As the country moves closer and closer to default on Aug.2, Wall Street and other large investors are beginning to get nervous. Just one week ago, the notion that congress would default on its debts was unthinkable. Most investors didn't believe default by the U.S. government was even a remote possibility.
Now, as the prospect of defaulting on its obligations becomes more and more of a possibility, the stock market investors are beginning to react. In the last four days, the stock market has declined 3.3%. That is a pretty significant decline considering that the U.S. Stock market has only gone up about 7.5% for the whole year.
Keep in mind that Wall Street investors are a jittery, cautious bunch. In general, most investors will sell their investment if there is significant reason to believe that their investment is in trouble. And trouble is what we have in Washington right now with the Tea Party making any compromise impossible. That is why the stock market has declined in the last few days. I think we will see an even greater flight away from U.S backed securities as investors turn toward gold as the week goes on.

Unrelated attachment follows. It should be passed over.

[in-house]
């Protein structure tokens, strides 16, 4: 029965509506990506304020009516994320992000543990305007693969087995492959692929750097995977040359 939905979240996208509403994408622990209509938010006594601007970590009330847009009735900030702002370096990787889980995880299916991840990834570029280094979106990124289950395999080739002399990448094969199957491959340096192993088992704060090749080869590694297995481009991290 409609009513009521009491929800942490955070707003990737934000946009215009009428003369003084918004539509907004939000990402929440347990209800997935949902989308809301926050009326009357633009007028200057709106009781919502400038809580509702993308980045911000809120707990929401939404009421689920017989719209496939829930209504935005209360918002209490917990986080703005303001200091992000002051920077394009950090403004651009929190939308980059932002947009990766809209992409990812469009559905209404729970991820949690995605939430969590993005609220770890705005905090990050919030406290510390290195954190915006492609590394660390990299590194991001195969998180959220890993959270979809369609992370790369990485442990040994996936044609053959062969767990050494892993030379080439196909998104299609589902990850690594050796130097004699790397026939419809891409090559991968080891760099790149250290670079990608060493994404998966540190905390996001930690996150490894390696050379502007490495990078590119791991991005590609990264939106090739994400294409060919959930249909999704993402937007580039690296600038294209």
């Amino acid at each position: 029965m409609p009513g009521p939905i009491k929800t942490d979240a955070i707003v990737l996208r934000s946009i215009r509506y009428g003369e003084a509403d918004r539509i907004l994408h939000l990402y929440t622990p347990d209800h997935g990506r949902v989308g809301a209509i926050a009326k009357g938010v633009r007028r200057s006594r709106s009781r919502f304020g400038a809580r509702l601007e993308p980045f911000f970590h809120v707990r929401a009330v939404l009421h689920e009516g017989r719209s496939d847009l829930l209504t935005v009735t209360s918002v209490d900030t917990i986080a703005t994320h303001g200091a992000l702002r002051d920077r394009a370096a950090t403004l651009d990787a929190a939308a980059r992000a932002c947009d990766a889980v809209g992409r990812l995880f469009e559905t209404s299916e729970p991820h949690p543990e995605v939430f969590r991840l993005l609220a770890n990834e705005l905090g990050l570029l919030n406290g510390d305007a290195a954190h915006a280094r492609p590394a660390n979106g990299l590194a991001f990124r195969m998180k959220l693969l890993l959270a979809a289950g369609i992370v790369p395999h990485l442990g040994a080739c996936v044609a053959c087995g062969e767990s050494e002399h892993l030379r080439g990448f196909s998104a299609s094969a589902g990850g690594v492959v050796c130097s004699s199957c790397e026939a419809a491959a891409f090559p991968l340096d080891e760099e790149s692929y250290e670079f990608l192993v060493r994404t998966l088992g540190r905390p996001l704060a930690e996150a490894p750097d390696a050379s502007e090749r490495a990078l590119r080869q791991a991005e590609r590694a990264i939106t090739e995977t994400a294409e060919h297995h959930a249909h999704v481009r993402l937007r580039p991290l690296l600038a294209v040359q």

I hope I am over-analyzing the data and overreacting to the new reality that the U.S. Gov. may actually default. I hope the stock market doesn't continue its plunge and that congress reaches a deal in the next few days. And most of all, I certainly hope that many of the dire predictions regarding the consequence of a U.S. default from economists all across the spectrum are overly catastrophic and that the U.S. will not go into another recession.
John McCain said it right when he said that we as a country can bicker and argue about the role and size of government, but we shouldn't put at risk the credibility of the United States. There are more responsible ways of reducing government spending. This sort of political gridlock needs to stop for the good of this country's citizens and the good of the U.S. reputation abroad.